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How to address employee exemption requests

In a September 9, 2021 speech, President Biden announced that private employers with 100 or more employees will need to ensure that employees are either vaccinated or tested for COVID-19 weekly before coming to work. Details will be spelled out in a forthcoming emergency temporary standard (ETS) from the U.S. Department of Labor’s Occupational Safety and Health Administration (OSHA).

Whether the ETS applies to your organization or not, you may still be considering a vaccine mandate. If you do require workers to be vaccinated however, you may receive some employee requests for an exemption. Here’s how to handle those requests.

How do we handle requests for medical accommodations

If an employee requests a change in the workplace, including an exception to the vaccine under the ETS, an employer needs to respond in part by engaging in an interactive process with the employee, with a focus on identifying an effective reasonable accommodation.

If the employee’s condition is not obvious, as part of that process, the employer may request reasonable documentation regarding the employee’s limitations. From there, the employer should look at those limitations in relation to the job’s essential functions, identify barriers between the two, and work to break them down or eliminate them.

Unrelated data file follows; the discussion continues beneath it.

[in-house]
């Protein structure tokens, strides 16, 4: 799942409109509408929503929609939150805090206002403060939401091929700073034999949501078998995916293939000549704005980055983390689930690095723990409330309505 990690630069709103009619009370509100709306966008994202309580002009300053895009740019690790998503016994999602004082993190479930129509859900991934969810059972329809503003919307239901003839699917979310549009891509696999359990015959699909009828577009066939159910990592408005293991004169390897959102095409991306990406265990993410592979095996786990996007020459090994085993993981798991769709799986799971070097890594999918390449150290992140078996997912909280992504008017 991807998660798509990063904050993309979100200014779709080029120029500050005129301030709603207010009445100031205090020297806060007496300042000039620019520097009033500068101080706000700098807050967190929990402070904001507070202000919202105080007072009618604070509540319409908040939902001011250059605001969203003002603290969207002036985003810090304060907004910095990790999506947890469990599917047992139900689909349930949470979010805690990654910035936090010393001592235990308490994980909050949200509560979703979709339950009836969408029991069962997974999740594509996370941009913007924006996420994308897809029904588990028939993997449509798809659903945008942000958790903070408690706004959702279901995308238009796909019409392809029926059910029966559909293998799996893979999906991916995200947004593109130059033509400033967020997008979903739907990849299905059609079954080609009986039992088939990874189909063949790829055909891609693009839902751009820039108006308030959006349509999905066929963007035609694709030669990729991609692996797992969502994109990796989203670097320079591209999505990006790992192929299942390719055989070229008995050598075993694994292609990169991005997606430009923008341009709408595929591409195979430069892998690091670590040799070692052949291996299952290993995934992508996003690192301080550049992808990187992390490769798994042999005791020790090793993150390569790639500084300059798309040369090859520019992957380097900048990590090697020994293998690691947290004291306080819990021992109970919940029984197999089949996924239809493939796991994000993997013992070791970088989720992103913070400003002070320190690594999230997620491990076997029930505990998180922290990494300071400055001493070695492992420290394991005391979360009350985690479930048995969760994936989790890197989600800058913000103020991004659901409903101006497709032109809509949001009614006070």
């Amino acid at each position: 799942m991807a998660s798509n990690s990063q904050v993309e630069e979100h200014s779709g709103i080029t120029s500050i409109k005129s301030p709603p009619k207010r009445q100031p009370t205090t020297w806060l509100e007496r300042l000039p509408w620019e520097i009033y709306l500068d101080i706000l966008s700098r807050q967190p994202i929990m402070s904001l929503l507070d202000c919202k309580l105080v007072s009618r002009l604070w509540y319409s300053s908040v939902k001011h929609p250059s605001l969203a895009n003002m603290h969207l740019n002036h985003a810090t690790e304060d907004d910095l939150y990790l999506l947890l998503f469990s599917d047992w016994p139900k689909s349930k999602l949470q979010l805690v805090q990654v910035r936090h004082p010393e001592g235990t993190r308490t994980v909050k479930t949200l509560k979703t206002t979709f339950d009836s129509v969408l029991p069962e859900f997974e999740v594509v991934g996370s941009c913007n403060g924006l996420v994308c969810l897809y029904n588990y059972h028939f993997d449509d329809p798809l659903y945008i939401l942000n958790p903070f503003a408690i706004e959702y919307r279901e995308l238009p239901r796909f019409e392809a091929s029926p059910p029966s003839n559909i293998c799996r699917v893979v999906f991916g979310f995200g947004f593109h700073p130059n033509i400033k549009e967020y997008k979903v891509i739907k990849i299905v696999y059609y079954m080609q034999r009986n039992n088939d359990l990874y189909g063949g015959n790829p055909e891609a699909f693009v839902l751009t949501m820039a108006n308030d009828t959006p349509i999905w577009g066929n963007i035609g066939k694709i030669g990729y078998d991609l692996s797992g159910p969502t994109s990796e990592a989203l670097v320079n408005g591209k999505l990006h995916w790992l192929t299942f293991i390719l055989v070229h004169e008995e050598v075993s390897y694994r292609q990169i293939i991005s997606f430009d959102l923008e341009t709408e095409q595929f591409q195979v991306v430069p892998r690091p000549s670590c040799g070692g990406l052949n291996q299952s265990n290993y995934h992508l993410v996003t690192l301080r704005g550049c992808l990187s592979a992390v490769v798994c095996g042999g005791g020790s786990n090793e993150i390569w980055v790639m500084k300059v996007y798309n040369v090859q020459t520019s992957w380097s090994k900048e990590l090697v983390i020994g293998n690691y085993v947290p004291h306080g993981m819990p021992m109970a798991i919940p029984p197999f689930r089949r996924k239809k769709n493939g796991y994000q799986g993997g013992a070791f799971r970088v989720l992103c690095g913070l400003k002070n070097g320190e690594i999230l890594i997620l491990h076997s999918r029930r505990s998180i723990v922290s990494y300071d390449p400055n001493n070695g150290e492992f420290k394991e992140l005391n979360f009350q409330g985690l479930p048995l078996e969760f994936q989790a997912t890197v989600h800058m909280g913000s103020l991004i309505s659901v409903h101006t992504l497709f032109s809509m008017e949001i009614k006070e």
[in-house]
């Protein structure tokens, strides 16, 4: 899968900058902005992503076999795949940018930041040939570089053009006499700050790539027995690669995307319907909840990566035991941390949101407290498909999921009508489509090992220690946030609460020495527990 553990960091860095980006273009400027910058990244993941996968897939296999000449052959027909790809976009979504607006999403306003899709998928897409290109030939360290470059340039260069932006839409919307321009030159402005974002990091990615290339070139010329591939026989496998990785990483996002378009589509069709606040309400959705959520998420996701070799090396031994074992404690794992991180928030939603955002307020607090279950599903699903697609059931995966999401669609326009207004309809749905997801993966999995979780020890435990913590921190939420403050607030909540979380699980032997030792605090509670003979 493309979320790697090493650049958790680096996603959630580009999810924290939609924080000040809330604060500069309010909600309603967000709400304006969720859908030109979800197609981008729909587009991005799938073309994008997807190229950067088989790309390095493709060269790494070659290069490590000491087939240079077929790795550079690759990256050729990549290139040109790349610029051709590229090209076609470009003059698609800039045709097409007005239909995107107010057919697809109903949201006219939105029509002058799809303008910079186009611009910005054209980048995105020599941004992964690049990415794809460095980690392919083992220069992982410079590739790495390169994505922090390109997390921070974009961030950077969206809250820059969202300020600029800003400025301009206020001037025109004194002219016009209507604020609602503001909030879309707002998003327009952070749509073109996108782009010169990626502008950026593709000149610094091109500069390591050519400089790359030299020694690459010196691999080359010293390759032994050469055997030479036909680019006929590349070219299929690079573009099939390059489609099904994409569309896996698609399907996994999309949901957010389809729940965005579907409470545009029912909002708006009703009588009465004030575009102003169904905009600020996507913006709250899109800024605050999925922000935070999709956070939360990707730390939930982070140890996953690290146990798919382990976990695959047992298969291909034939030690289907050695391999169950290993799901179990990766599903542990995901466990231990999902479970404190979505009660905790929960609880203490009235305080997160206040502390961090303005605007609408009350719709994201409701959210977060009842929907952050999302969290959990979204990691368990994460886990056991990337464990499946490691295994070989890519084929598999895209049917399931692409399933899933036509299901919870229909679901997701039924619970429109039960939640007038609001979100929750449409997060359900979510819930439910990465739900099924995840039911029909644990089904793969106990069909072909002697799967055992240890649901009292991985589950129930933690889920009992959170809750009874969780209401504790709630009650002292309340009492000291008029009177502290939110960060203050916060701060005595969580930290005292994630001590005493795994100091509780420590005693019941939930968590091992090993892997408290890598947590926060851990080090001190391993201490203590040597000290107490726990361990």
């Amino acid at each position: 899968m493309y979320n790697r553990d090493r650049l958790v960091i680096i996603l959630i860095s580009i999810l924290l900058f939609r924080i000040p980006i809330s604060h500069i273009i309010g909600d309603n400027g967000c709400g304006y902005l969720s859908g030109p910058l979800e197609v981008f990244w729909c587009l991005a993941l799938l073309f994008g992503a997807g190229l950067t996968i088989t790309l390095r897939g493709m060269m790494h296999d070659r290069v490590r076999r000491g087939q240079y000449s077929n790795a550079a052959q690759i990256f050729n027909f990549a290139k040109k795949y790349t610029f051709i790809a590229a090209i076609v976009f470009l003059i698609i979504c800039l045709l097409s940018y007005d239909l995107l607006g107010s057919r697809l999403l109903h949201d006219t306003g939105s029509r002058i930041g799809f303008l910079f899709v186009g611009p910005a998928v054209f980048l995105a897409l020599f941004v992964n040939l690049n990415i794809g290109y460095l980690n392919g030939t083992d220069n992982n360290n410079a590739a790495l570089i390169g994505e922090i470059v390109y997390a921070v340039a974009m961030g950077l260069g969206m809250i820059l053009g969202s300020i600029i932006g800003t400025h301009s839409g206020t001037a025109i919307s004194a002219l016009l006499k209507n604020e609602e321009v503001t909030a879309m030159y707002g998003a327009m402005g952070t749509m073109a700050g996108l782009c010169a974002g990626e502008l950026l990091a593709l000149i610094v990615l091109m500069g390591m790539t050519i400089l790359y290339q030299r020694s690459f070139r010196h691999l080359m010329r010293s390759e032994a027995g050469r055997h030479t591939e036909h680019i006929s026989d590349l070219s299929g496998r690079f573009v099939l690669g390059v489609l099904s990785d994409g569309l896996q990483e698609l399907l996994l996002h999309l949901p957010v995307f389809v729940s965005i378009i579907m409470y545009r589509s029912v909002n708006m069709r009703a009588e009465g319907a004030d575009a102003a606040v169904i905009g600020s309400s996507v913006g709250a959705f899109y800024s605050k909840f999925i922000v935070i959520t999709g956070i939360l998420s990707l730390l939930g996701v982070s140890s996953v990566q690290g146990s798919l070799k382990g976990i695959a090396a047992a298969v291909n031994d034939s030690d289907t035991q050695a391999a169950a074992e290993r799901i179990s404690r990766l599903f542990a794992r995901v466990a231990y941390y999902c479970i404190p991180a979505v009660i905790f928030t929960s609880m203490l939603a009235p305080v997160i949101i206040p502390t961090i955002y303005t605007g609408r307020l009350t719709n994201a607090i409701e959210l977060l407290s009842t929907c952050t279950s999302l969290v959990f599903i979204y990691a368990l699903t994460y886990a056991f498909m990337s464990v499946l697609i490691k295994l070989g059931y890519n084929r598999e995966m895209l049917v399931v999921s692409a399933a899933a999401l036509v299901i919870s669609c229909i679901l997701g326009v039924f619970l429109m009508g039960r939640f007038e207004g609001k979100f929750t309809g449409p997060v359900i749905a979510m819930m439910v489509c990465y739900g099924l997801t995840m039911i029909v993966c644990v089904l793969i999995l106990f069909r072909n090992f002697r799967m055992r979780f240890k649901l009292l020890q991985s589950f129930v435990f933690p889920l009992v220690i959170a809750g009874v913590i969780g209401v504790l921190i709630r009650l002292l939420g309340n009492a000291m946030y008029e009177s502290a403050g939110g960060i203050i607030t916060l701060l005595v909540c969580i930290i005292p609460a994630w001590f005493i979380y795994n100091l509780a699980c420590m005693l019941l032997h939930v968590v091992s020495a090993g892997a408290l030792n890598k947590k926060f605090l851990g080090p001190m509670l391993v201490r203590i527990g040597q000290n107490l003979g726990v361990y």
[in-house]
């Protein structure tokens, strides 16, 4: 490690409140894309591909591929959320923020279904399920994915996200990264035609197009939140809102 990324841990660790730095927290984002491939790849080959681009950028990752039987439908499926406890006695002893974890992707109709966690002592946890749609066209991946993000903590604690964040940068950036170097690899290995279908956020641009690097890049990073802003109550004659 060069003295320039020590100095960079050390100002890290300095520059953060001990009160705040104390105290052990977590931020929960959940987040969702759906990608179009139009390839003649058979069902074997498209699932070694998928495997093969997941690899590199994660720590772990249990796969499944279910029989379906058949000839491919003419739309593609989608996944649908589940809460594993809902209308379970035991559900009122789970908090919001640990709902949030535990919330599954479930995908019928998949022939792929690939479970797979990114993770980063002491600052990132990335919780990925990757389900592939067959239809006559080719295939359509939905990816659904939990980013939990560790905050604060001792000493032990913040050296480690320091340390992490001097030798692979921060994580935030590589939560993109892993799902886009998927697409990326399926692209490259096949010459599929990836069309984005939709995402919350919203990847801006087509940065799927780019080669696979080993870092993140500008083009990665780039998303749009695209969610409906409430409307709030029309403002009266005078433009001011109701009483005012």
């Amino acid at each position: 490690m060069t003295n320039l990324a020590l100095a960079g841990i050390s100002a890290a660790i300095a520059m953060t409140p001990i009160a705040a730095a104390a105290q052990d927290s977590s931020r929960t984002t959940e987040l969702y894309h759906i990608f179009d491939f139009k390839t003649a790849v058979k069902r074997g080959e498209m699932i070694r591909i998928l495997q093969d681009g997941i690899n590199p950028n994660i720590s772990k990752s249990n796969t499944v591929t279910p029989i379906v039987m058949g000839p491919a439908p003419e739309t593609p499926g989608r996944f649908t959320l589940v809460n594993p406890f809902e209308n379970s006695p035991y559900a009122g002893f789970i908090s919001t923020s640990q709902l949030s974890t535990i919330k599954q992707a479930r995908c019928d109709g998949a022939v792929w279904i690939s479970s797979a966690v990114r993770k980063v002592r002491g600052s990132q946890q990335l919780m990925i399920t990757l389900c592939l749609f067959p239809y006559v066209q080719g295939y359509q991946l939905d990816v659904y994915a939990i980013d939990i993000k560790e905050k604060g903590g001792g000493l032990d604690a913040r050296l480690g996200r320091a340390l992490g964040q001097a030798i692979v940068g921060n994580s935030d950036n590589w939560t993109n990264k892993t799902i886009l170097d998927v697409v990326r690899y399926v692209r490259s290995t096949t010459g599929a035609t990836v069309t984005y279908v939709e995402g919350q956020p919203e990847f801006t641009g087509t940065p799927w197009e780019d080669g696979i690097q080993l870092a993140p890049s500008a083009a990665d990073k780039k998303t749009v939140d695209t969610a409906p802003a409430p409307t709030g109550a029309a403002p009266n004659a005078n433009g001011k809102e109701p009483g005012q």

Employers are to provide an accommodation that does not pose an undue hardship. Determining this entails an individualized assessment based on the employer’s particular situation and resources.

Employers may, however, exclude employees with disabilities from the workplace for health or safety reasons if those employees pose a "direct threat." The COVID-19 virus has been deemed a direct threat based on CDC guidance. Therefore, employees with COVID-19 or symptoms of it in the workplace could be considered a direct threat.

This does not, however, mean that employers may forego their obligation to consider and provide reasonable accommodation to reduce or eliminate the threat. Allowing employees to work from home, or allowing frequent testing, could be effective accommodations.

What about religious exemptions?

As with medical exemptions, requests for religious exemptions should always be considered. While no major organized religion in the United States formally objects to COVID-19 vaccines, the religion need not be a generally accepted faith. It needs only be a sincerely held religious belief. Simply lacking belief in vaccines, however, is not enough.

As with ADA/medical accommodations, employers need not provide a religious accommodation that poses an undue hardship. This, however, is different from the ADA undue hardship. A religious accommodation may cause undue hardship if it is more than a minimal burden on the operation of the business. An accommodation may cause undue hardship if it is costly, compromises workplace safety, decreases workplace efficiency, infringes on the rights of other employees, or requires other employees to do more than their share of potentially hazardous or burdensome work.

If employers have a bona fide doubt about the basis for an employee’s request, they may make a limited inquiry into the facts and circumstances. This would include determining whether the employee’s belief is indeed religious, sincerely held, and requires accommodation.